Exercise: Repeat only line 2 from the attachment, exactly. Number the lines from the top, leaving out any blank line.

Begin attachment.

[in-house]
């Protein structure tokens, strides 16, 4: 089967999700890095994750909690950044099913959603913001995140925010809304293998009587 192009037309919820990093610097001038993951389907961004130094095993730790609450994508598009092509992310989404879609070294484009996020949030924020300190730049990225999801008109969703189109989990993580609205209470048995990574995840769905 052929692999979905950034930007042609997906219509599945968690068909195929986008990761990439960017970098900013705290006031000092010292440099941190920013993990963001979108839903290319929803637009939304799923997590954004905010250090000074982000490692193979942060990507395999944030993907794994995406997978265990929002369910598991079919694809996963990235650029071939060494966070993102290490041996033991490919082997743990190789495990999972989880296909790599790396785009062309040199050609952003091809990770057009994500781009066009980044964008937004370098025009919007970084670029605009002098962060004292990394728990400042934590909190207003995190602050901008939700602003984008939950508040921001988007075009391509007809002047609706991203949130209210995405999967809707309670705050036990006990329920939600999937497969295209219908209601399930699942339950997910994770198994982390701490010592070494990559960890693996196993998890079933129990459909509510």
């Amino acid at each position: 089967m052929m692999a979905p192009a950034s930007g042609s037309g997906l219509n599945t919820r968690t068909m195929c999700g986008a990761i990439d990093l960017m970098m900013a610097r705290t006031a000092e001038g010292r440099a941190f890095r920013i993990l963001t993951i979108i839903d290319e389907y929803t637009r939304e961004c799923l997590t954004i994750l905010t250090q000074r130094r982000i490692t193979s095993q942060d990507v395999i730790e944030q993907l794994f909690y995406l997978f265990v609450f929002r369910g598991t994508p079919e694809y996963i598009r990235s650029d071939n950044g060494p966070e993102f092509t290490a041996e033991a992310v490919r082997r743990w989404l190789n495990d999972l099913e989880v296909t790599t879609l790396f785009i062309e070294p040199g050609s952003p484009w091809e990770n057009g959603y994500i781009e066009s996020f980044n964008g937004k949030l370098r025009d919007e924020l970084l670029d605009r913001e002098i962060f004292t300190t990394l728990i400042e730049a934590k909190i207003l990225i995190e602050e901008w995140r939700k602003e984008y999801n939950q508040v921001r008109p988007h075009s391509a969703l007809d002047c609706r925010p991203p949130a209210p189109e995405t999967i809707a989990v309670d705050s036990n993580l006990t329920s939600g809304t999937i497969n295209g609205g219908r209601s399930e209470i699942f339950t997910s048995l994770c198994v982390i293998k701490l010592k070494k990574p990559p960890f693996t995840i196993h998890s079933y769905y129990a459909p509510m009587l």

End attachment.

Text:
């Protein structure tokens, strides 16, 4: 089967999700890095994750909690950044099913959603913001995140925010809304293998009587 192009037309919820990093610097001038993951389907961004130094095993730790609450994508598009092509992310989404879609070294484009996020949030924020300190730049990225999801008109969703189109989990993580609205209470048995990574995840769905 052929692999979905950034930007042609997906219509599945968690068909195929986008990761990439960017970098900013705290006031000092010292440099941190920013993990963001979108839903290319929803637009939304799923997590954004905010250090000074982000490692193979942060990507395999944030993907794994995406997978265990929002369910598991079919694809996963990235650029071939060494966070993102290490041996033991490919082997743990190789495990999972989880296909790599790396785009062309040199050609952003091809990770057009994500781009066009980044964008937004370098025009919007970084670029605009002098962060004292990394728990400042934590909190207003995190602050901008939700602003984008939950508040921001988007075009391509007809002047609706991203949130209210995405999967809707309670705050036990006990329920939600999937497969295209219908209601399930699942339950997910994770198994982390701490010592070494990559960890693996196993998890079933129990459909509510």